the load your carry
uses your capacity
even if it’s light
Imagine if I gave you a folder to hold. Under the rules of our game, you must hold the folder in your hands, and carry it with you all day.
The folder is not physically heavy. But over the course of the day it becomes heavier mentally as you attempt to use your hands for other purposes.
Think about all the activities you do during a day. Now imagine holding this folder through all of them.
Suddenly that folder doesn’t seem so light. It begins to occupy more mind space as you try to navigate how to do your other activities while holding the folder.
It becomes physically more demanding as other people give you things to hold. Maybe those new things are what you really wanted and the folder feels like something you have to carry around.
You might find yourself emotionally depleted by the end of the day, from having to go everywhere with this folder.
Now imagine that someone comes to you bearing a gift. It’s something you have wanted for a long time, but you can’t receive it. Your hands are tied up with the folder and the other stuff that people gave you throughout the day.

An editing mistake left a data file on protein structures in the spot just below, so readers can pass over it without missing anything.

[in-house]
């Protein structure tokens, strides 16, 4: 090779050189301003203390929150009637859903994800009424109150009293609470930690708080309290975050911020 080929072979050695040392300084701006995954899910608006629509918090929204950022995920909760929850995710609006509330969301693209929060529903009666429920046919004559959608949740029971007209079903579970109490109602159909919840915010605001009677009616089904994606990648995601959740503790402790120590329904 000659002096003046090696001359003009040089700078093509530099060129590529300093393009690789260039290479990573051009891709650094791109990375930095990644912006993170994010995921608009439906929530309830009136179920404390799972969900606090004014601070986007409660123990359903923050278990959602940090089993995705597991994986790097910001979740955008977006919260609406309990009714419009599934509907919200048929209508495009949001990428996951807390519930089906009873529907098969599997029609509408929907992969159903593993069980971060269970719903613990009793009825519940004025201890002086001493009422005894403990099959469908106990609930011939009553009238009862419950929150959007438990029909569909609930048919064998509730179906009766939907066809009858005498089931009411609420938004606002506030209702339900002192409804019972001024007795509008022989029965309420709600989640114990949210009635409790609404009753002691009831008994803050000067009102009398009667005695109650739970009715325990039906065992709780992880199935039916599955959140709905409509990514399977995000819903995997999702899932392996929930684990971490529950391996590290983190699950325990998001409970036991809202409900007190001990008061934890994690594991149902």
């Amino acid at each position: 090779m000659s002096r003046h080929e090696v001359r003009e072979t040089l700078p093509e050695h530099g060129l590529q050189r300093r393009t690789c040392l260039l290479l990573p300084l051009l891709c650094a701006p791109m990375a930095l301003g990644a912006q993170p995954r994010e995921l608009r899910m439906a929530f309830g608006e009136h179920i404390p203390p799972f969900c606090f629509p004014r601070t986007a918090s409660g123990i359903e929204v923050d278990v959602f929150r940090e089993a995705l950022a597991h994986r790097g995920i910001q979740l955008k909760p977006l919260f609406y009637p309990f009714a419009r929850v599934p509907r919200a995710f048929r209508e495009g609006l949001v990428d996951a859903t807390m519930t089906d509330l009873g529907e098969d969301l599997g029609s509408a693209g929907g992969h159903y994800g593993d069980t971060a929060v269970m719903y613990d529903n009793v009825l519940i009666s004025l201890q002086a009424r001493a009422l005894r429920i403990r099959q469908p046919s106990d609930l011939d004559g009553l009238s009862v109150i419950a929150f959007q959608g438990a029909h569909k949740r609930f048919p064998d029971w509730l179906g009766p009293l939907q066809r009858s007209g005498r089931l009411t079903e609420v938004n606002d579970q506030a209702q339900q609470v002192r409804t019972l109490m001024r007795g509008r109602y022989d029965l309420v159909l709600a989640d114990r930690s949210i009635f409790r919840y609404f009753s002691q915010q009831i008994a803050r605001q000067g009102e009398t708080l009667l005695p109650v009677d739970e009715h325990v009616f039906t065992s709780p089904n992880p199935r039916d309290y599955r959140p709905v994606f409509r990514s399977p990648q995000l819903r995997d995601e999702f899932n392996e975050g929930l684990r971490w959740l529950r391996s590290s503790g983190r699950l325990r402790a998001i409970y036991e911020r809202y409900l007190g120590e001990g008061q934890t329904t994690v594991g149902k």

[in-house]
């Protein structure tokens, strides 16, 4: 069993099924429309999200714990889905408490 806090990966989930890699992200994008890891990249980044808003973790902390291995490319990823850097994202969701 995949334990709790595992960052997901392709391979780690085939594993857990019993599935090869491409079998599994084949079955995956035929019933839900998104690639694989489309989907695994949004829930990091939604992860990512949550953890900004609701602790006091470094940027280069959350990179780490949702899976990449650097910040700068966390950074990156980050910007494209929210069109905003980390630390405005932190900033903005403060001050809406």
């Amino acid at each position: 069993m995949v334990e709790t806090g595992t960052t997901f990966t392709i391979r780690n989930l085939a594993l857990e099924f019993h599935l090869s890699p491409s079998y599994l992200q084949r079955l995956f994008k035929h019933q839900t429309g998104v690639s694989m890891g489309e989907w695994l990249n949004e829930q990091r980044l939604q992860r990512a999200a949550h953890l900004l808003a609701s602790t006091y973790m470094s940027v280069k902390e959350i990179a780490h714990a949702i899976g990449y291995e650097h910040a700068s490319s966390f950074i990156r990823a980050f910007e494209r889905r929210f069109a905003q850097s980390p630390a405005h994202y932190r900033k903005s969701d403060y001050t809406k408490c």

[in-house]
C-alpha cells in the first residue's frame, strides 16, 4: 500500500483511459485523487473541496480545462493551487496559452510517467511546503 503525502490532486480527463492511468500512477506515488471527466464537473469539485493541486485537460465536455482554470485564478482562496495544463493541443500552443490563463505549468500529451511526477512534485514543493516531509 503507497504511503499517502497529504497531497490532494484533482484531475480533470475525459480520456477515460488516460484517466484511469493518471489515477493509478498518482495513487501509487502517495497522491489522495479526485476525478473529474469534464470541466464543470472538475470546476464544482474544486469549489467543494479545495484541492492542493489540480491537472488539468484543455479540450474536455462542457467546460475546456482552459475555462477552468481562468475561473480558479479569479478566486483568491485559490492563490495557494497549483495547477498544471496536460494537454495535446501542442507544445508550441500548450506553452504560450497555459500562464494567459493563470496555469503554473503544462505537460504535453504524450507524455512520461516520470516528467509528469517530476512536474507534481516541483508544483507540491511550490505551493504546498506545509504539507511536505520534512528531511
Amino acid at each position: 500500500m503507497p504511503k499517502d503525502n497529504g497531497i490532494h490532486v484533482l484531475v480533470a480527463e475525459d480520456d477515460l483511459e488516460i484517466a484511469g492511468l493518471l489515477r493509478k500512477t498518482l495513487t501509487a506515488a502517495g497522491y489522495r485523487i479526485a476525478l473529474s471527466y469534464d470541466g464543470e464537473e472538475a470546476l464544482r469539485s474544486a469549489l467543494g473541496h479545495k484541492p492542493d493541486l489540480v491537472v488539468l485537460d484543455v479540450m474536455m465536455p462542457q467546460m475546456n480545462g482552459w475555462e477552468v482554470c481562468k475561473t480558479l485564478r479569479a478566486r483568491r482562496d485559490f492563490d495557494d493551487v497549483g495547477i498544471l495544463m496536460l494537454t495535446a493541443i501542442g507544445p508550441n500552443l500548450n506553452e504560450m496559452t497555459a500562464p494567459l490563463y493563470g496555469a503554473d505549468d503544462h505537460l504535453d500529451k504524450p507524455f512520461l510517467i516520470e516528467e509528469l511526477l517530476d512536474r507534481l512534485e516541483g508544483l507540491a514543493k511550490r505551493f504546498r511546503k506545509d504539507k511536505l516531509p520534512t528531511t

The folder, obviously, is a metaphor for the loads we carry in life. The projects and people we commit to, the communities we engage in, the expectations we set for ourselves.
Often we dismiss these things as not being a big deal. Perhaps they don’t take much time or they don’t seem to be so complicated.
But these commitments weigh us down in other ways: energetically, emotionally, spiritually.
The challenge is that often the load we carry is invisible to us and to others.
Before you judge yourself or anyone else for their accomplishments, being slow, remember that you don’t always see the load people carry. Sometimes you don’t even see your own.